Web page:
« 上一頁繼續 »
Do what I may, go where I will,
Thou meet'st my sight;
A form of light!
With glance of stealth;
In buoyant health :
Thy bat, thy bow,
But where art thou ?
To glad, to grieve-
On summer's eve;
The chamber fills;
Reddens the hills :
Of casual mirth,
An inward birth :
In life's spring bloom,
The silent tomb.
For aye remain ?
Thus man could die,
And Truth a lie;
Then be to us, O dear, lost child !
With beam of love,
Fond, fairest boy,
With him in joy:
Pride of my heart!
Thus torn apart:
That time is past,
Abundant recompense, -Wordsoorth.
Life was to us a fairy scene; And the keen blasts of worldly wo
Had seared not then its pathway green. Youth and its thousand dreams were ours,
Feelings we ne'er can know again;
And frames unworn by mortal pain :
That clusters round thy forehead now;
Left even one furrow on thy brow. Thine eyes are blue as when we met,
In love's deep truth, in earlier years; Thy cheek of rose is blooming yet,
Though sometimes stained by secret tears; But where, oh! where's the spirit's glow, That shone through all-ten years ago ! I, too, am changed—I scarce know why
Can feel each flagging pulse decay; And youth and health, and visions high,
Melt like a wreath of snow away; Time cannot sure have wrought the ill;
Though worn in this world's sickening strife, In soul and form, I linger still
In the first summer month of life;
The wreck of hopes that thou must share,
When all around me seemed so fair. We've wandered on in sunny weather,
When winds were low, and flowers in bloom, And hand in hand have kept together,
And still will keep, 'mid storm and gloom; Endeared by ties we could not know When life was young-ten years ago!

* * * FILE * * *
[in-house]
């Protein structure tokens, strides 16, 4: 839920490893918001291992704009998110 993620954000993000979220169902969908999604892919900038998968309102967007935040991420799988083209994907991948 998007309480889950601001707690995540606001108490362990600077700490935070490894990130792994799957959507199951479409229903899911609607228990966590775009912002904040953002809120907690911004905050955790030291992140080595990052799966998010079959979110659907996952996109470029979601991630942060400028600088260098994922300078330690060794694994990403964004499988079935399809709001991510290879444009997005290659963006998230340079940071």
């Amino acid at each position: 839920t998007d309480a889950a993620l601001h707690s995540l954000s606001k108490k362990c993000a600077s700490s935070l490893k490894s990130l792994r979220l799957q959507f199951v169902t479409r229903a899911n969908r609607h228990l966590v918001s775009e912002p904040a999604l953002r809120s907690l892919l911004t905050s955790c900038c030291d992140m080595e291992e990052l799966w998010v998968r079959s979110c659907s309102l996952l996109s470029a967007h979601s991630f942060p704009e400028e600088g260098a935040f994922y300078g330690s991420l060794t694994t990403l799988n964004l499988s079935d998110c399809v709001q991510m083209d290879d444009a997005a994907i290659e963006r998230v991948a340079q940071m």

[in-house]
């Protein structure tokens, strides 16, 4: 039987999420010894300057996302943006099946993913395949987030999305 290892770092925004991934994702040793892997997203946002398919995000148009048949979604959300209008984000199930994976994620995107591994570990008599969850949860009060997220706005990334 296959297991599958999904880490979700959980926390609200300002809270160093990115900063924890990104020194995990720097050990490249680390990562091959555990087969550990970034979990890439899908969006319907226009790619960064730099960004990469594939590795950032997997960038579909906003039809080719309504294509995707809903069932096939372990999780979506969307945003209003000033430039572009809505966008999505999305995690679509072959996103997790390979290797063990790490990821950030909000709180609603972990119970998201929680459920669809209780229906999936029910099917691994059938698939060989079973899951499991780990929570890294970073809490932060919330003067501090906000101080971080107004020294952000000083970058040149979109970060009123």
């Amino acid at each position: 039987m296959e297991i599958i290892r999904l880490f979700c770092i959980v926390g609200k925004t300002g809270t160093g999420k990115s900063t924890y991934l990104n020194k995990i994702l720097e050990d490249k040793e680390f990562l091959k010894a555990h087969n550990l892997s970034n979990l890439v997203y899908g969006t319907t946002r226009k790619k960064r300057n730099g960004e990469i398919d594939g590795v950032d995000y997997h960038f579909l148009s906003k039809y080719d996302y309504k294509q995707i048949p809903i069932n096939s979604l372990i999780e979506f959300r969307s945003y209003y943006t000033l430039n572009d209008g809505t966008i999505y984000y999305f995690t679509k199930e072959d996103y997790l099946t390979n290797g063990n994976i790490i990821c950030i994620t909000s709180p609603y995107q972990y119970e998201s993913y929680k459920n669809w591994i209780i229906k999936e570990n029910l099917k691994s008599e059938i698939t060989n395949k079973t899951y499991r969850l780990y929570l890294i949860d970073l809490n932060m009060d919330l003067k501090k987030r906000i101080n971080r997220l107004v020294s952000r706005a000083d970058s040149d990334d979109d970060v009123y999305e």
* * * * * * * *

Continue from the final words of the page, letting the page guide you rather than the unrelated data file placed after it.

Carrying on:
Has fortune frowned ? Her frowns were vain,
For hearts like ours she could not chill;
But ours grew fonder, firmer still.
Steadfast in calms, in tempests tried ;
Together cleave life’s fitful tide;
And watched our first-born blossom die!
Then wept till feeling's fount was dry? Was it not sweet, in that dark hour,
To think, 'mid mutual tears and sighs,
And burst to bloom in Paradise ?
To share its sunny beams with thee;
To have thee near to weep with me.
From what we were in earlier youth,
Hath left us love in all its truth;
My Mother's Grave.
(By Thomas Aird.] O rise and sit in soft attire, Wait but to know my soul's desire! I'd call thee back to days of strife, To wrap my soul around thy life! Ask thou this heart for monument, And mine shall be a large content. A crown of brightest stars to thee ! How did thy spirit wait for me, And nurse thy waning light, in faith That I would stand 'twixt thee and death; Then tarry on thy bowing shore, Till I have asked thy sorrows o'er. I came not—and I cry to save Thy life from out the oblivious grave, One day; that I may well declare, How I have thought of all thy care, And love thee more than I have done ; And make thy day with gladness run. I'd tell thee where my youth hath been ; Of perils past-of glories seen : I'd speak of all my youth hath done And ask of things, to choose and shun; And smile at all thy needless fears, But bow before thy solemu tears. Come, walk with me, and see fair earth, The ways of men, and join their mirth! Sleep on--for mirth is now a jest ; Nor dare I call thee from thy rest; Well hast thou done thy worldly task ; Thy mouth hath nought of me to ask ! Men wonder till I pass away-, They think not but of useless clay: Alas! for age, this memory! But I have other thoughts of thee; And I would wade thy dusty grave, To kiss the head I cannot save.
O life and power ! that I might see
The Death of the Warrior King.